I'm watching some tutorials on machine learning and know just enough calculus to have an intuition on what a derivative is, but that's it. But this question is bugging me so much that now I'm pretty much unable to keep watching the tutorial without thinking about it.

I understand ∂x means change in x and I picture it as the length of the horizontal side of an infinitesimally small triangle drawn over the line of the function at the point x, y (you know, the typical triangle they draw when they first teach you calculus).

So I get why ∂y/∂x is written as a fraction and I seem to recall some cases in which operations are performed in it as if it were a fraction, which I'm fine with.

What really confuses me is that now I see this fraction written in the tutorial:

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So he moved the x part of the derivative outside the fraction and even added a multiplying symbol (which is what I understand by the blue dot) as if was multiplying the expression on the right.

So my question is, can ∂x or ∂y be considered multiplications in any situation just like ∂y/∂x can be a fraction in some situations? Or is this just plain convention?

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    $\begingroup$ No, it cannot be considered multiplying. It is just common notation to write $\frac{df}{dx}=\frac{d}{dx}f$ $\endgroup$ – ASKASK Jun 27 '15 at 7:24
  • $\begingroup$ @ASKASK Thanks! Is the dot symbol also a convention or just a typo? BTW this seems like an answer to my question so feel free to post it as such. $\endgroup$ – Juan Jun 27 '15 at 7:24
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    $\begingroup$ @Juan: The dot symbol usually indicates some kind of multiplication, but here the author is using it as an alternative to writing brackets to indicate that the differential operator $\frac{\partial}{\partial \theta_j}$ is being applied to everything after the dot. IMHO, that's sloppy notation. $\endgroup$ – PM 2Ring Jun 27 '15 at 7:38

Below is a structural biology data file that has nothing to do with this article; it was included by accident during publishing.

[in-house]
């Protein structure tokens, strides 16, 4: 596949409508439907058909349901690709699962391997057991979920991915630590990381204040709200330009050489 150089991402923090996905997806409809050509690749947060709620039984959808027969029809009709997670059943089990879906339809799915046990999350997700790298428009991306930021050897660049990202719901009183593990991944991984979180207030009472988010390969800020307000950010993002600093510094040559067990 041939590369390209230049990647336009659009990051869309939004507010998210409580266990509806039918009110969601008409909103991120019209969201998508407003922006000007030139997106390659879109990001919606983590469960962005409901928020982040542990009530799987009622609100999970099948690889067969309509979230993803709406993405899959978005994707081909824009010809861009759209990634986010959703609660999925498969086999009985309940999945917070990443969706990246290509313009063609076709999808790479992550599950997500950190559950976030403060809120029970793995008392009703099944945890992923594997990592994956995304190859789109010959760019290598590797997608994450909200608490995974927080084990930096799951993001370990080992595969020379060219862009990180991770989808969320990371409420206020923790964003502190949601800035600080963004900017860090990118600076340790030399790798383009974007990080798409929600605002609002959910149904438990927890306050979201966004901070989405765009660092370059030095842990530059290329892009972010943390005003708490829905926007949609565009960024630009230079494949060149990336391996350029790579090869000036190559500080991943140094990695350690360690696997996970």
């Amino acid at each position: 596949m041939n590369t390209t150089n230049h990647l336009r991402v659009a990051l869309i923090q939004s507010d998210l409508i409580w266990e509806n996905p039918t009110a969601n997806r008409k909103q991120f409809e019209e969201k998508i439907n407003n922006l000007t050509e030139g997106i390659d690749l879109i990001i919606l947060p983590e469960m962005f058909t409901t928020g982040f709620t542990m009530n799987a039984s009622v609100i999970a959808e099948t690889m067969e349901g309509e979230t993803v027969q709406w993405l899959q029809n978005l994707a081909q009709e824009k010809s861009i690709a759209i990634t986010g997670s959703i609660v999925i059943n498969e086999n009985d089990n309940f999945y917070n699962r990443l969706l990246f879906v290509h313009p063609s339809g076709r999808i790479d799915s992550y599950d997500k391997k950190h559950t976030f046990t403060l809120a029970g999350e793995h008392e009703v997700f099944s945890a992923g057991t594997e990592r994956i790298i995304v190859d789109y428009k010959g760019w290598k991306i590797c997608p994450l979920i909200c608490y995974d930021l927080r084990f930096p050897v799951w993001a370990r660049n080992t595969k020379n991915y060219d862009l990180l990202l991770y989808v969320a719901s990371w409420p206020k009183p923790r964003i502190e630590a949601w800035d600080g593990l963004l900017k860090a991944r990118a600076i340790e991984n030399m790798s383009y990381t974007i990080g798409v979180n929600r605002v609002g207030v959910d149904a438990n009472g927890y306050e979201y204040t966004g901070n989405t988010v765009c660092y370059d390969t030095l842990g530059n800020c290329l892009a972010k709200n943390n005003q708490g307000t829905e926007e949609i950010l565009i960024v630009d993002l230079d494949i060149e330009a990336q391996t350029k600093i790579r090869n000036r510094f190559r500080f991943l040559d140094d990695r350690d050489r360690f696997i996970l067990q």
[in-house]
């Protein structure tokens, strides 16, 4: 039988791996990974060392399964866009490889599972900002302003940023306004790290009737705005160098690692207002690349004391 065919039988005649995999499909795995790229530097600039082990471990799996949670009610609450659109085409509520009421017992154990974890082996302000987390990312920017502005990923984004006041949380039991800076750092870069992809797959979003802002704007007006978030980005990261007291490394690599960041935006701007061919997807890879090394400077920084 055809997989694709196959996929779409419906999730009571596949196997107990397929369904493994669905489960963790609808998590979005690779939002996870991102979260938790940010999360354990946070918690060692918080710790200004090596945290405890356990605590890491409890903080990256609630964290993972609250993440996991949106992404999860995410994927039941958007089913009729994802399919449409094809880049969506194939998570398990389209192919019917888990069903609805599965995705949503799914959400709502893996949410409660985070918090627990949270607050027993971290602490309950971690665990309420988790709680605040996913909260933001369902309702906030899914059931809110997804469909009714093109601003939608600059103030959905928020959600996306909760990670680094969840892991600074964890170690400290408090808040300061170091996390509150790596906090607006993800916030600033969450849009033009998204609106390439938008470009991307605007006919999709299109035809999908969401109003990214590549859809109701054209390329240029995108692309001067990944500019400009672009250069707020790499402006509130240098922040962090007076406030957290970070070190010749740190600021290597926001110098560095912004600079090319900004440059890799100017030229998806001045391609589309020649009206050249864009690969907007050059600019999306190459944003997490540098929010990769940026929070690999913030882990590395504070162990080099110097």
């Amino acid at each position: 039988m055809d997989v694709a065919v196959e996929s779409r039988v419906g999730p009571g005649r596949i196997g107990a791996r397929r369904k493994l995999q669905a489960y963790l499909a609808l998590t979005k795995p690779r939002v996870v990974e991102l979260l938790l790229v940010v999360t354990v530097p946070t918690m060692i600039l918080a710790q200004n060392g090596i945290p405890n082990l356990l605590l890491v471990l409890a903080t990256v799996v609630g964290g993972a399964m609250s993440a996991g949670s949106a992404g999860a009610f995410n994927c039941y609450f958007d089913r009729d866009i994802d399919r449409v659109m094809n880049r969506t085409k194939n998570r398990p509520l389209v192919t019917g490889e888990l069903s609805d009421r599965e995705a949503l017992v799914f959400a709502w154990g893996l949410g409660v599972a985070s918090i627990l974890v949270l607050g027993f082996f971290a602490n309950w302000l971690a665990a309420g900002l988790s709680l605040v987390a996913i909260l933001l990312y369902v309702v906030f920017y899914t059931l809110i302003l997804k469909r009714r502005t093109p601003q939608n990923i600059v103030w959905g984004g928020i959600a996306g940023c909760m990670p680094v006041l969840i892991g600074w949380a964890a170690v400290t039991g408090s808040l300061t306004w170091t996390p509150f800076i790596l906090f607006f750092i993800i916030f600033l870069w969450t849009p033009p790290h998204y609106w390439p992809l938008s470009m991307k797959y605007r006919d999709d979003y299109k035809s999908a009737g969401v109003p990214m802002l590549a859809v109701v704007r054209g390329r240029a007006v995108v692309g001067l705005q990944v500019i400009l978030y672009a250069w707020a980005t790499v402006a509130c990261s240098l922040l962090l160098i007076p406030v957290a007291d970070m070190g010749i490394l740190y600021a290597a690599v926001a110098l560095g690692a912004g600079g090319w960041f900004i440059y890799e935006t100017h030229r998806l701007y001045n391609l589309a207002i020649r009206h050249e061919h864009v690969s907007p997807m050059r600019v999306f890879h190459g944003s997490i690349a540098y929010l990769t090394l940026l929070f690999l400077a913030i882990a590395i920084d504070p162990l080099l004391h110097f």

• $\begingroup$ In non-standard analysis $\mathrm d x$ is interpreted as a non-real constant, what is called an infinitesimal. It defines the measure and the variable that is measured trough differentiation or integration. $\endgroup$ – Masacroso Jul 9 '15 at 5:54

No, $\partial x$ cannot be understood as a product. If it could be, then you would get $$\frac{\partial y}{\partial x} = \frac{y}{x}$$ which obviously is not true in general.

The expression $\frac{\partial}{\partial x}$ is also known as derivation operator. This can be understood as follows:

Given a function of several variables, say $f(x,y)$, partial derivation with respect to $x$ can be seen as a map that maps the function $f$ to the function $\partial f/\partial x$. If you do so, you notice that this is a linear map, since the functions form a vector space, and $$\frac{\partial(\alpha f + \beta g)}{\partial x} = \alpha \frac{\partial f}{\partial x} + \beta \frac{\partial g}{\partial x}$$

Such linear functions on vector spaces are also known as operators. Now traditionally, the application of an operator to a vector is written like a product; this is because the prototype of this operation is multiplying a matrix with a vector.

So if you want to write down the derivation operator, you need a notation for it. And one common notation is to write the derivation operator as $\partial/\partial x$. The reason is probably exactly because it looks like application of a normal multiplication rule, so that $$\frac{\partial}{\partial x}f = \frac{\partial f}{\partial x}$$ and thus the rule is easy to remember and apply. On the other hand, as your question shows, it can easily mislead.

Another common notation for the partial derivative operator is $\partial_x$. This notation is usually preferred in the context of differential geometry. It has the advantage that you are not as easily misled about its meaning (and that is is less to write/type; for reasons that are outside the scope of this answer it's also a very natural notation in differential geometry), but has the slight disadvantage that you're less likely to figure out the meaning of $\partial_x f$ than of $(\partial/\partial x)f$ if you are not familiar with it.


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